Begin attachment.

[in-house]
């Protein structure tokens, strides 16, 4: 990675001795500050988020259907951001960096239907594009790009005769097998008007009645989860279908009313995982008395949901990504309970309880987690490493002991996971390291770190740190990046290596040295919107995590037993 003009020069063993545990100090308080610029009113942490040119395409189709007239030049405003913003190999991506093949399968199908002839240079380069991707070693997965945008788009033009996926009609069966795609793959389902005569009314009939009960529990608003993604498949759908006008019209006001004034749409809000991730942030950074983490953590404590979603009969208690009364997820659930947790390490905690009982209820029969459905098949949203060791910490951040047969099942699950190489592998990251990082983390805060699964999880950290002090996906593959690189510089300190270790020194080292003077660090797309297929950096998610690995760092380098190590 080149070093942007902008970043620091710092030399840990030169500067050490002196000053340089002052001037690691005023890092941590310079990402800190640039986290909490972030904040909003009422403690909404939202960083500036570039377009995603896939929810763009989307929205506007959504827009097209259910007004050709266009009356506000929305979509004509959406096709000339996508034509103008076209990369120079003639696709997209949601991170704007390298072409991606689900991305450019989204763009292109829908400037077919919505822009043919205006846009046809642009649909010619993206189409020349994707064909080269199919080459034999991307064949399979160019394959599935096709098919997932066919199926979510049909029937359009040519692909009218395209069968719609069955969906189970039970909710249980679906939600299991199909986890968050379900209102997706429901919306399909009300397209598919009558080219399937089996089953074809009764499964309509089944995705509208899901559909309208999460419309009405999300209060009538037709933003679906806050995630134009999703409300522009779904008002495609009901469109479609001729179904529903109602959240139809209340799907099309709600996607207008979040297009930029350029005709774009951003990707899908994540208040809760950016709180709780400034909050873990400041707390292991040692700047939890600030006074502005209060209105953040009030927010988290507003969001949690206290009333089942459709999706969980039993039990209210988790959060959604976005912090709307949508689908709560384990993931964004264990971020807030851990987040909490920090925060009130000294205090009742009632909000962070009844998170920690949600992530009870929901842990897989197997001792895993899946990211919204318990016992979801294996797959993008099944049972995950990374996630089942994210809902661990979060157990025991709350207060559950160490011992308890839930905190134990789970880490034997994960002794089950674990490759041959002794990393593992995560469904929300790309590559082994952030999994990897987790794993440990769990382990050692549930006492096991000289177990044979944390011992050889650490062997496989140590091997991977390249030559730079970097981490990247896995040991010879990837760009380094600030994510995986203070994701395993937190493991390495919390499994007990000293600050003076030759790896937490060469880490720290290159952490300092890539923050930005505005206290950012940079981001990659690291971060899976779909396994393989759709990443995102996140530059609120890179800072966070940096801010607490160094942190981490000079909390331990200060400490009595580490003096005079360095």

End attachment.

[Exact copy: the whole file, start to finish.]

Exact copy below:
[in-house]
């Protein structure tokens, strides 16, 4: 990675001795500050988020259907951001960096239907594009790009005769097998008007009645989860279908009313995982008395949901990504309970309880987690490493002991996971390291770190740190990046290596040295919107995590037993 003009020069063993545990100090308080610029009113942490040119395409189709007239030049405003913003190999991506093949399968199908002839240079380069991707070693997965945008788009033009996926009609069966795609793959389902005569009314009939009960529990608003993604498949759908006008019209006001004034749409809000991730942030950074983490953590404590979603009969208690009364997820659930947790390490905690009982209820029969459905098949949203060791910490951040047969099942699950190489592998990251990082983390805060699964999880950290002090996906593959690189510089300190270790020194080292003077660090797309297929950096998610690995760092380098190590 080149070093942007902008970043620091710092030399840990030169500067050490002196000053340089002052001037690691005023890092941590310079990402800190640039986290909490972030904040909003009422403690909404939202960083500036570039377009995603896939929810763009989307929205506007959504827009097209259910007004050709266009009356506000929305979509004509959406096709000339996508034509103008076209990369120079003639696709997209949601991170704007390298072409991606689900991305450019989204763009292109829908400037077919919505822009043919205006846009046809642009649909010619993206189409020349994707064909080269199919080459034999991307064949399979160019394959599935096709098919997932066919199926979510049909029937359009040519692909009218395209069968719609069955969906189970039970909710249980679906939600299991199909986890968050379900209102997706429901919306399909009300397209598919009558080219399937089996089953074809009764499964309509089944995705509208899901559909309208999460419309009405999300209060009538037709933003679906806050995630134009999703409300522009779904008002495609009901469109479609001729179904529903109602959240139809209340799907099309709600996607207008979040297009930029350029005709774009951003990707899908994540208040809760950016709180709780400034909050873990400041707390292991040692700047939890600030006074502005209060209105953040009030927010988290507003969001949690206290009333089942459709999706969980039993039990209210988790959060959604976005912090709307949508689908709560384990993931964004264990971020807030851990987040909490920090925060009130000294205090009742009632909000962070009844998170920690949600992530009870929901842990897989197997001792895993899946990211919204318990016992979801294996797959993008099944049972995950990374996630089942994210809902661990979060157990025991709350207060559950160490011992308890839930905190134990789970880490034997994960002794089950674990490759041959002794990393593992995560469904929300790309590559082994952030999994990897987790794993440990769990382990050692549930006492096991000289177990044979944390011992050889650490062997496989140590091997991977390249030559730079970097981490990247896995040991010879990837760009380094600030994510995986203070994701395993937190493991390495919390499994007990000293600050003076030759790896937490060469880490720290290159952490300092890539923050930005505005206290950012940079981001990659690291971060899976779909396994393989759709990443995102996140530059609120890179800072966070940096801010607490160094942190981490000079909390331990200060400490009595580490003096005079360095």